You may wonder when you talk to a Wheaten breeder or rescue representative if it wouldn’t be easier to marry his/her daughter than to adopt a dog though him/her! Do you have a fenced yard? Have you had dogs before? What happened to them? Do you have children? What ages? Do you rent? Does your lease allow pets? And on, and on …

Next to having a child, getting a dog is one of the most demanding things most people do and there can be problems when people don’t realize how big a commitment it is. Because the commitment is lifelong, a dog should never be adopted on a whim … you may move on to other interests next year, but you still have a living, feeling animal who needs your love and attention as much as he did the day you brought him home.

All breeds have specific needs. For example, a Wheaten is a terrier and it must have a fenced area to run and explore. It must never be off leash except in such an area. Wheatens are not “yard dogs” and they need lots of human contact. Because of the high prey drive, they may kill other pets that run from them. The questions asked help both the rescuer and the adopter recognize possible problems in these and other areas before they develop.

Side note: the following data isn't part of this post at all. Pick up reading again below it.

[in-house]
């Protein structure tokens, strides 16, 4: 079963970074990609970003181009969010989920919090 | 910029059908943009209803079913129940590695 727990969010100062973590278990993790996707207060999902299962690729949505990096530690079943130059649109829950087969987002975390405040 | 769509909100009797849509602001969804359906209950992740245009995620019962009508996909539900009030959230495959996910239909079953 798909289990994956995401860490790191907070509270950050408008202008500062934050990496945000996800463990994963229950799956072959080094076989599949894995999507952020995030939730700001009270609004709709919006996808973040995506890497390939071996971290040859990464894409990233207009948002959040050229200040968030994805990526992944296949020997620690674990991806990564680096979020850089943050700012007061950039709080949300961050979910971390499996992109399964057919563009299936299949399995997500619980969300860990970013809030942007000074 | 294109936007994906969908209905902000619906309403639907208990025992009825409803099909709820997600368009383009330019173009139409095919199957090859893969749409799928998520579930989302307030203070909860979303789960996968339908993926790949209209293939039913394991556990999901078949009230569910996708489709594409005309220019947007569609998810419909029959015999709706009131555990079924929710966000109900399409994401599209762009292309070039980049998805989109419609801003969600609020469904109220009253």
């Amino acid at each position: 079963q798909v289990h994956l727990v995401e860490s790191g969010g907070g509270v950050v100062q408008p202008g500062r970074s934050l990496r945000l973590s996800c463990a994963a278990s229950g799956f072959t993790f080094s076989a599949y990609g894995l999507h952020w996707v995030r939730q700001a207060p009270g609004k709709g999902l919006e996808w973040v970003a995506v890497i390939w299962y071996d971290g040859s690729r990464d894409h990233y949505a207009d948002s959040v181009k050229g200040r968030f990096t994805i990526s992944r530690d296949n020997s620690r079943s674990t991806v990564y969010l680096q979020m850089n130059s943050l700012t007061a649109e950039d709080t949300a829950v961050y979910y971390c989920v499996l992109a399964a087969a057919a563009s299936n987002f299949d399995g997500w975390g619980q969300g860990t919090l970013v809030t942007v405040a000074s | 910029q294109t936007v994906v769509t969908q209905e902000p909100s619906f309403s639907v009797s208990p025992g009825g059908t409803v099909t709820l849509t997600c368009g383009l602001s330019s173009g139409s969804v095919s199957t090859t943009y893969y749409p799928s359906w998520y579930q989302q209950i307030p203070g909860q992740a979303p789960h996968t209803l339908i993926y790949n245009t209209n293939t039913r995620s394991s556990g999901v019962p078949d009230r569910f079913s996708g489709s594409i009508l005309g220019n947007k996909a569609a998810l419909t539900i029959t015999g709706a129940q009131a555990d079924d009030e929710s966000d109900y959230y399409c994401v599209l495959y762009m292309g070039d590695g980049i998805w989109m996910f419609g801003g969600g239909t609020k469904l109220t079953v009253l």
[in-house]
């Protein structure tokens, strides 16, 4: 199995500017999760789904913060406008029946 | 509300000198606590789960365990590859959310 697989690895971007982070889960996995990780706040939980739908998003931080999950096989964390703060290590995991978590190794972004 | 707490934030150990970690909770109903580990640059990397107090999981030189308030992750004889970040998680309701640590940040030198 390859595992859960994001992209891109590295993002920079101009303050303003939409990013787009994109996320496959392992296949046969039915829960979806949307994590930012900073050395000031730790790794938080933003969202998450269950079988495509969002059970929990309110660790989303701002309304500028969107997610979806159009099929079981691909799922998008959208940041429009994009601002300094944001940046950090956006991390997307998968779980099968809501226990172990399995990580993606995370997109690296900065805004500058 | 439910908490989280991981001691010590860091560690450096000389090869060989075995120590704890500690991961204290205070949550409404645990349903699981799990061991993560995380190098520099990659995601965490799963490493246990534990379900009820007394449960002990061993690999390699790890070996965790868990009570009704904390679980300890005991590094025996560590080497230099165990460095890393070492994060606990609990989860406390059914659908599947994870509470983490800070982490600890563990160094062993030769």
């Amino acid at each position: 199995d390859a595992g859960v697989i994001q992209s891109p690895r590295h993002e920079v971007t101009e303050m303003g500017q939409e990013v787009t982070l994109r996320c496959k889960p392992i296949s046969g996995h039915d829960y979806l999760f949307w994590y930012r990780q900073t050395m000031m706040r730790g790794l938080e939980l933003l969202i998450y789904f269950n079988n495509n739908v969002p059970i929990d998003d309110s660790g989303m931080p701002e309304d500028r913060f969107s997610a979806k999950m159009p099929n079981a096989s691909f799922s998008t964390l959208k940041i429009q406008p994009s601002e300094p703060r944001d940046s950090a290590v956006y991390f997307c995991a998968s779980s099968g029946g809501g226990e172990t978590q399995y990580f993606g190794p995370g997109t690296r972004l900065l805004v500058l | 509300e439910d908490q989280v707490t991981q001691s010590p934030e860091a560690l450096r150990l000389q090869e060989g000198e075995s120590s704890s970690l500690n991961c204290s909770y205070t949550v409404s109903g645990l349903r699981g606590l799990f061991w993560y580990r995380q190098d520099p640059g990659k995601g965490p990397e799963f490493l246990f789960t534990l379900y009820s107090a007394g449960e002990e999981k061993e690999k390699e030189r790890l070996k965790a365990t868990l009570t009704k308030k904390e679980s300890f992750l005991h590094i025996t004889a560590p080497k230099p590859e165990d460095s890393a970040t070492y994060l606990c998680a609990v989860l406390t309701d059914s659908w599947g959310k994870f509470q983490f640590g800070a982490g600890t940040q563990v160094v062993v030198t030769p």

Sometimes we require a home visit. You may feel a bit defensive, as if a social worker is checking on your children. Don’t be offended. These visits are just the last step in assuring that you and our rescue team has covered all the bases.

Rescue dogs are already ‘second chance’ dogs; the questions are part of an attempt to get these deserving animals into the best possible and permanent homes. Don’t hesitate to ask the reason for a question or to add information. For instance, you may live in an apartment, but near a park where you could take the dog to exercise. Most rescue organizations say they require a fenced yard, but if your last dog died at age 16 and you gave all his walks on a leash every day of his life, speak up!

In asking these questions, rescuers are not trying to be difficult; they very much want your home to be one of the success stories. Please be patient with the questions and understand that they are only asked to ensure the best for both you and the dog…to spare both of you the heartbreak of an adoption that doesn’t work.